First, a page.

The tyranny of sameness

The mainstream is all about lots of people liking the same thing. People who like other things are just as curious and commercially active, probably even more so, but they are less easy for the mass media to serve.

I never liked the mainstream much. I grew up with pirate radio during secondary school. At break we would head up the field with our transistors and catch a couple of tracks, just half a dozen of us. We rarely liked the same thing with the same passion, instead we shared our enthusiasm for different things.

So the mainstream has always baffled me. There are some benefits in making, storing, promoting, and selling several million of one CD rather than “only” 50,000 of 60 others. And traditional radio and TV finds it easier to feature a few acts rather than many. But all that is for the convenience of middlemen, not artists or consumers.

We are encouraged through charts and so-called talent shows to pick winners. Winners, of course, are also easy for mass media to mass market, it’s much harder to promote diversity and difference. It’s impossible to feature everything people like and pick winners at the same time.

That’s why even BBC 6Music (the UK national “new music” station) conforms to the post-pirate popular radio template: label-driven playlists and prime time personality presenters, with eclectic music shows relegated to off-peak hours. When the BBC launched Radio One in 1967 it didn’t just make pop radio legal it also made it safe for the masses.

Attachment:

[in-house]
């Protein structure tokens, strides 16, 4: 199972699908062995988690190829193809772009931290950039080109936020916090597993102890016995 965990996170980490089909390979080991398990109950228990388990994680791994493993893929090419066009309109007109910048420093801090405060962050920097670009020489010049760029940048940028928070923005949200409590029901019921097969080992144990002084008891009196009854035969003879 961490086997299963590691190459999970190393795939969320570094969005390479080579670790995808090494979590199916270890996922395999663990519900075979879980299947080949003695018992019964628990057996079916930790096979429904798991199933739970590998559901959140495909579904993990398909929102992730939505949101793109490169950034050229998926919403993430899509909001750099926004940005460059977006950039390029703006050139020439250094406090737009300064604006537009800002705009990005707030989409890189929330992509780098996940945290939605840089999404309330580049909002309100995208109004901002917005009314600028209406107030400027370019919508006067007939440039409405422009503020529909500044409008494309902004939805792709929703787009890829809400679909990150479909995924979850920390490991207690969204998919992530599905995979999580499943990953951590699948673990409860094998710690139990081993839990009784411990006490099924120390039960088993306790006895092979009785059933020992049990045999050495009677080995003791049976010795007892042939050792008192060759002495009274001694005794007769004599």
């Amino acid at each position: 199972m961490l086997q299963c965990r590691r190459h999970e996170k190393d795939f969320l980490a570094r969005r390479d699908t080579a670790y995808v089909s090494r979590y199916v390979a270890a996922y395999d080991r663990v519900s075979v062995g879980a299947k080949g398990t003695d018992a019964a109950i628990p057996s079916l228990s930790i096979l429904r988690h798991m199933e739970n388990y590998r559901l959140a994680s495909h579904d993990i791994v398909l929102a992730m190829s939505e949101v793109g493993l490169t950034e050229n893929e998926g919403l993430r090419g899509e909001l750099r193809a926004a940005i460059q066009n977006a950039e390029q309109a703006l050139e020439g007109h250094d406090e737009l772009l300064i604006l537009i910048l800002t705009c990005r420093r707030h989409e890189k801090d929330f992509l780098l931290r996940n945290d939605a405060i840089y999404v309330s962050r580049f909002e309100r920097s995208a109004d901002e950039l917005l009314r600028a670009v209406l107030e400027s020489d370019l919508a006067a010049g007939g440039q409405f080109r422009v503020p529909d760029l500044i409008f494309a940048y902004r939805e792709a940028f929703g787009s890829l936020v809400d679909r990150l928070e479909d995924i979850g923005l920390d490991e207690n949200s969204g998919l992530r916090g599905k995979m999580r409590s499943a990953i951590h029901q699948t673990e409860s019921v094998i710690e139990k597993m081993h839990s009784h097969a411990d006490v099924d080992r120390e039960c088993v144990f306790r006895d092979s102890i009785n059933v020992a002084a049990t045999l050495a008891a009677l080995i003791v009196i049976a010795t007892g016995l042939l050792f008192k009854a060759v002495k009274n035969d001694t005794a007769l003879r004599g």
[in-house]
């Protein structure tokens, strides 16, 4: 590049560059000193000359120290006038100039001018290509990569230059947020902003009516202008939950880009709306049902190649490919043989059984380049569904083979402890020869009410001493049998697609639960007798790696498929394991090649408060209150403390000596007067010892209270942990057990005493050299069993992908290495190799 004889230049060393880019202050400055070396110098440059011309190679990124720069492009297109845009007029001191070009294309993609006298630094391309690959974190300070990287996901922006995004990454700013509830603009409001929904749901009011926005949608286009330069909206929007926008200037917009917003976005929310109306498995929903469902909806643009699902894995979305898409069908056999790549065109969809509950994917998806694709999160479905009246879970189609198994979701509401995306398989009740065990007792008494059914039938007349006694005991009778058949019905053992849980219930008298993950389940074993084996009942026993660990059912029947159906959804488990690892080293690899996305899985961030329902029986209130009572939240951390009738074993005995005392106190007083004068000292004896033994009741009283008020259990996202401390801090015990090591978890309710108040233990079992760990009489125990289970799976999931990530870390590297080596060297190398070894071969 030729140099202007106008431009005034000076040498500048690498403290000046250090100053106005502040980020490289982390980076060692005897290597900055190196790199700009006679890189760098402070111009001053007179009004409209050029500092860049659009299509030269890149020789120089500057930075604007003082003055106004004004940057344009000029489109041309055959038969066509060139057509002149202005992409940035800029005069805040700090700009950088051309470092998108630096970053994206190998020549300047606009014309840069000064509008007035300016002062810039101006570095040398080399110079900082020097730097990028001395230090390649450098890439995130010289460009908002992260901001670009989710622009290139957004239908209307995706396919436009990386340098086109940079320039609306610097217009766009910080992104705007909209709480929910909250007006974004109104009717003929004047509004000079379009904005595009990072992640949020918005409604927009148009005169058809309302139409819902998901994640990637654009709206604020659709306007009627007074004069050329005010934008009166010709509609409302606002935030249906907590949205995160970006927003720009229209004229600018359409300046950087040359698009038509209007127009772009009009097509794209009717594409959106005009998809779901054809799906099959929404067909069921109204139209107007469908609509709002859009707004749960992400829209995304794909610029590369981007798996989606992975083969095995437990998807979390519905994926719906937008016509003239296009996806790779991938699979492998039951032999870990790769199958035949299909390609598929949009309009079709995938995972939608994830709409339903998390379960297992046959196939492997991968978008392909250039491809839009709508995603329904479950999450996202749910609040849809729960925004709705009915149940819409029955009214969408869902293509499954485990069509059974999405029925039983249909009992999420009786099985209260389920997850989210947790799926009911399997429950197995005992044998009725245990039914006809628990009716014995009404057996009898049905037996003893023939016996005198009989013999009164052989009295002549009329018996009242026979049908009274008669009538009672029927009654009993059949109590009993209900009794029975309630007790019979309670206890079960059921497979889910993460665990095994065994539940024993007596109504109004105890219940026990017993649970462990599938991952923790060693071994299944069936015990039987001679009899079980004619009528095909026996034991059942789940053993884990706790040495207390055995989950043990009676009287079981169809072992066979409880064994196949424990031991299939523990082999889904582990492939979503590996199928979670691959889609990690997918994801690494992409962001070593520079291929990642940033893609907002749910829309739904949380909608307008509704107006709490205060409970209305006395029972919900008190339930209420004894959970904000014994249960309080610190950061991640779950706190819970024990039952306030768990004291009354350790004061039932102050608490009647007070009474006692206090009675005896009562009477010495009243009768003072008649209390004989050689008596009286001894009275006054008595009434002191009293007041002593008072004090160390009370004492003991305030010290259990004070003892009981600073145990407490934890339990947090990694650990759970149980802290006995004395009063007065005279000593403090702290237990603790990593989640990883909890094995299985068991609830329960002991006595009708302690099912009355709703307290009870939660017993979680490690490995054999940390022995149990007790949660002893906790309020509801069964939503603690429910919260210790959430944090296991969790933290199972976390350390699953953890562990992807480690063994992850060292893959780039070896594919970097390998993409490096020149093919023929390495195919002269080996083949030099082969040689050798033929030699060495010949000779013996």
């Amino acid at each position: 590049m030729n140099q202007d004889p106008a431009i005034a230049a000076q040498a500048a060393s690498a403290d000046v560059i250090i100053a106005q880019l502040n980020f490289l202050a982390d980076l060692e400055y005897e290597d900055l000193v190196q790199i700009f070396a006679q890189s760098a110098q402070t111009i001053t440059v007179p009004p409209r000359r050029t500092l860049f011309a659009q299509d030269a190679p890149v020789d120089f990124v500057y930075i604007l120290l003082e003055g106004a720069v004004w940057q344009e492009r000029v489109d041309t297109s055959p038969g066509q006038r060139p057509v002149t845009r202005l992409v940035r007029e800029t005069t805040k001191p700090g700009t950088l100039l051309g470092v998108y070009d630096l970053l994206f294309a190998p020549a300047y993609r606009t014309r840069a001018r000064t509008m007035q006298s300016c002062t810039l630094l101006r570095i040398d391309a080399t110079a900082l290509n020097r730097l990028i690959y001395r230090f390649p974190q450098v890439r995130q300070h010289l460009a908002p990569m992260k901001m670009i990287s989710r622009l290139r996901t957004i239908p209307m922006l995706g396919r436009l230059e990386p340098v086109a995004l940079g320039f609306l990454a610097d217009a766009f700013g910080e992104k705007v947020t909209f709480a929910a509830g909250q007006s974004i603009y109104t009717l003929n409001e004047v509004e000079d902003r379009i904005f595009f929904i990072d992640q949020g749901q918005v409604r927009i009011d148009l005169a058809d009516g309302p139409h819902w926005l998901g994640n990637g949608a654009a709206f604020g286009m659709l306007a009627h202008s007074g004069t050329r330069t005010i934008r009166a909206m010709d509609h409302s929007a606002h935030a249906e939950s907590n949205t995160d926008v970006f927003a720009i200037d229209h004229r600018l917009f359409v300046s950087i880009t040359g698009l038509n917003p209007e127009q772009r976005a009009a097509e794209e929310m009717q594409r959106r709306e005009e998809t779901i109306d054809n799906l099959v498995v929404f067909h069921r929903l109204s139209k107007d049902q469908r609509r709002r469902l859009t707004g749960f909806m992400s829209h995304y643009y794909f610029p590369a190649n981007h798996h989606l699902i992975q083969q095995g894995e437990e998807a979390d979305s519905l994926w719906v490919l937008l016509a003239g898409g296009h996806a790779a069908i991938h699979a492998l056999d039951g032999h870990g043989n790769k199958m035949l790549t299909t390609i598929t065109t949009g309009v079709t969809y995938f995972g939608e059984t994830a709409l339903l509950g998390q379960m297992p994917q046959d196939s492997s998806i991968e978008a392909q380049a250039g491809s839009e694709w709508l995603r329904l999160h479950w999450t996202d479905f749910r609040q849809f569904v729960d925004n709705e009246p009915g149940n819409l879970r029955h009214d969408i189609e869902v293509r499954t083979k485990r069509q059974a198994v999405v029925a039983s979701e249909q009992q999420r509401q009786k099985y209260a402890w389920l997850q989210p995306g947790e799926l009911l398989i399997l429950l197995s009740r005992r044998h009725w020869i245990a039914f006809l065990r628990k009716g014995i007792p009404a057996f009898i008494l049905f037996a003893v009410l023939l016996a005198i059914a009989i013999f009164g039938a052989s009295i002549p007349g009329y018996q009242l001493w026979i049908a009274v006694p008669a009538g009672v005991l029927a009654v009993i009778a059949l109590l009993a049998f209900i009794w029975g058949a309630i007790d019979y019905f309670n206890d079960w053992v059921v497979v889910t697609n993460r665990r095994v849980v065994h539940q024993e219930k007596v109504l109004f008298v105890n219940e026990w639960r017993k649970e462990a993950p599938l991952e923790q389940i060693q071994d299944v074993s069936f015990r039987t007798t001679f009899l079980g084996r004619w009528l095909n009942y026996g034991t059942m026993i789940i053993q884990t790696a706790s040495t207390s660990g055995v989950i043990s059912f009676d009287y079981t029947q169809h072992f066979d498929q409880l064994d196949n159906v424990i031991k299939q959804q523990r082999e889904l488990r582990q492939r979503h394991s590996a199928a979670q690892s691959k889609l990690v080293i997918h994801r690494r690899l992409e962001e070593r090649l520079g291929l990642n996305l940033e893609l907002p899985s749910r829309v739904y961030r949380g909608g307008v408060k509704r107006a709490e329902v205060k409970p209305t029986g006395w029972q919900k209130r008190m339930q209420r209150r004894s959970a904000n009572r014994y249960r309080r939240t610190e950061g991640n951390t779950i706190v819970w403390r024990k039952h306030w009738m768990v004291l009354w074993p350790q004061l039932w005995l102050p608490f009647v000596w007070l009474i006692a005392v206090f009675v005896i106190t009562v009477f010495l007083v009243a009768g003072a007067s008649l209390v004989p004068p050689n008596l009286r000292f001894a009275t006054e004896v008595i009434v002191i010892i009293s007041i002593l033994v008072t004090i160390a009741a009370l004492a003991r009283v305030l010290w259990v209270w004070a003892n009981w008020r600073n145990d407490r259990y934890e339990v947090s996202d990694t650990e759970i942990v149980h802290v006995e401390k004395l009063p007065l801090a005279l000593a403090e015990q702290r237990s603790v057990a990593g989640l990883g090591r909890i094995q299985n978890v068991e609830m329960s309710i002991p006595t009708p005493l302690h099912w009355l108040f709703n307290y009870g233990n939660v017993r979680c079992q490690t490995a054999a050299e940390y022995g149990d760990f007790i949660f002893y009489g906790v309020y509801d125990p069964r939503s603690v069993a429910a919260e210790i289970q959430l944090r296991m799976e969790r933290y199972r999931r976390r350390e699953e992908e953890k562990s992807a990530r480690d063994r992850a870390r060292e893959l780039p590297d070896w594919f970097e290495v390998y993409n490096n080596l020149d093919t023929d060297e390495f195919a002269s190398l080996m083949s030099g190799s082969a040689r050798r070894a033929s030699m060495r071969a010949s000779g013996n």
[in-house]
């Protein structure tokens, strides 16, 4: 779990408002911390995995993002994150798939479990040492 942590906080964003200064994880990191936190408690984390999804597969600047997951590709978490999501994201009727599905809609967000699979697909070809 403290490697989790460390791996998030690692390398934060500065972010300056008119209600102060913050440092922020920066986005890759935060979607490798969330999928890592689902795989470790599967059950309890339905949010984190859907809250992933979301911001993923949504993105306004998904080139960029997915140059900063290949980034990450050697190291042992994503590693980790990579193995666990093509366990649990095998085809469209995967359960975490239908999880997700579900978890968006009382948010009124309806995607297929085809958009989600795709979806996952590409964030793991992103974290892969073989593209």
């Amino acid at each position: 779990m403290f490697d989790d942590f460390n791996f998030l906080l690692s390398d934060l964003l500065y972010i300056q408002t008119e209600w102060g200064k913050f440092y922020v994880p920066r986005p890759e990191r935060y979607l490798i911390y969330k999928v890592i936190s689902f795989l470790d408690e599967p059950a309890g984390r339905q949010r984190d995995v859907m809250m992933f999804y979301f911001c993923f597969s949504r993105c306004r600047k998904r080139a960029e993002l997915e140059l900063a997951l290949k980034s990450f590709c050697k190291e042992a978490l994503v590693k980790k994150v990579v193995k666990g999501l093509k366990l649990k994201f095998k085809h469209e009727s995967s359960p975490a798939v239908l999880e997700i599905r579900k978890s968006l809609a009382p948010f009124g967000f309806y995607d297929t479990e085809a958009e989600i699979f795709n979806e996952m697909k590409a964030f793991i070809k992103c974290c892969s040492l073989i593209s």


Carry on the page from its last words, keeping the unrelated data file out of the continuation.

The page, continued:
Under its charter the BBC should be “distinctive”, but it isn’t. A distinctive new music radio station would be manned round the clock by music DJs reflecting the true diversity of world (and indeed World) music.

Instead the mass audience has the comfort of experiencing and buying the same stuff as everybody else, and record labels—even though the benefits of mass producing a limited number of titles are much diminished with digital—still sell a very small range. What we don’t know is how many of that mass audience will buy more when they can see and hear it, but it’s my guess we’ll find out in our lifetime.

One thought on “The tyranny of sameness

  1. I remember pirate radio. My friends and I also liked the same stuff and never cared what anyone else liked. We would mock the mainstream media. I still think so many of the songs sound the same and can’t believe there is so little diversity and uniqueness. More innovation and creativity are sorely needed.

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